CUBA CITY, Wis. — Cuba City leaders are nearly finished drafting a plan that will guide their decisions regarding land use and capital investments for the next 20 years.

A new comprehensive plan examines the city’s assets and challenges and establishes action items with respect to six subjects: community living; economic development; government and city services; housing; land use and natural resources; and transportation.

“The city has a good history of listening to the public and getting things done,” said city Economic Development Director Bob Jones. “Despite the pandemic … I feel confident we can get these things accomplished.”


Common Council members are expected to review and vote whether to accept the plan on Wednesday, Aug. 5.

The plan, assembled by Madison firm Redevelopment Resources, was developed over the course of about one year with significant public input.

For a community of just 2,100 residents, Cuba City possesses amenities often not found in municipalities of its size — including a grocery store, dentist office and banks — putting it in a unique position, said Marisa Mutty, a company lead planner and development associate.

“Just because it’s not broken doesn’t mean we can’t continue to improve,” she said.

While nearly all participants who were surveyed wish to see the city grow by at least 500 residents, the largest impediment is a lack of residential and commercial structures and the financing on the part of developers to make new construction feasible.

Nearly two-thirds of surveyed residents believe that the city should invest in more housing stock, which could occur on empty property on Cuba City’s west side.

To those ends, the plan calls for city incentives for developers and the recruitment of new businesses that provide social opportunities for teens and visitors.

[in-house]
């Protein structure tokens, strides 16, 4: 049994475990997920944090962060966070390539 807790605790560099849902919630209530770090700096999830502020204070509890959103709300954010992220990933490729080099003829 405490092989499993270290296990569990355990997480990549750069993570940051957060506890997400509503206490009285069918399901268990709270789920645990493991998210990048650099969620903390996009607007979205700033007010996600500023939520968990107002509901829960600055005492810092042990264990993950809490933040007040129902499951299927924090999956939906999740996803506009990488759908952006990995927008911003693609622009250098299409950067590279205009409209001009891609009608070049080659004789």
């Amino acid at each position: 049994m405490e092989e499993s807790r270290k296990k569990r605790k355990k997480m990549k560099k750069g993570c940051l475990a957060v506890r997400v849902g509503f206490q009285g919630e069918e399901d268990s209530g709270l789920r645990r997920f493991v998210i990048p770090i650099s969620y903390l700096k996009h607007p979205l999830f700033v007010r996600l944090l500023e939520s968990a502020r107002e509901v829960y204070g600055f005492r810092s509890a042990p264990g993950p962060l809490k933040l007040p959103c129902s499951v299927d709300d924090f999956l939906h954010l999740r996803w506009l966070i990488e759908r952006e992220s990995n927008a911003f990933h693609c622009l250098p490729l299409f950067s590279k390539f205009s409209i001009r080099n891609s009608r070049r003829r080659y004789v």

Although the downtown lacks open commercial space, there is room for creativity, such as shared retail use of existing spaces or pop-up stores, Mutty said.

Not only would this improve community satisfaction with the city, but it also would buttress the workforce by attracting younger residents.

Other matters concerned public safety. The plan drew attention to a need for an expansion for the city’s fire station and the creation of a flood-mitigation plan.

The community desire for outdoor recreation and increased walkability also was emphasized.

Those goals could be satisfied with simple modifications such as the removal of parking spaces along Main Street and the installation of sidewalk benches in their stead.

Long-term projects such as the construction of a citywide walking path are already in the planning stages.

Jones said city leaders have solicited assistance from University of Wisconsin-Platteville students, who will develop a study and conceptual plan for the path this fall.

“A lot of comprehensive plans, people get frustrated … because it sits on a shelf,” Jones said. “I don’t think that is going to happen in Cuba City.”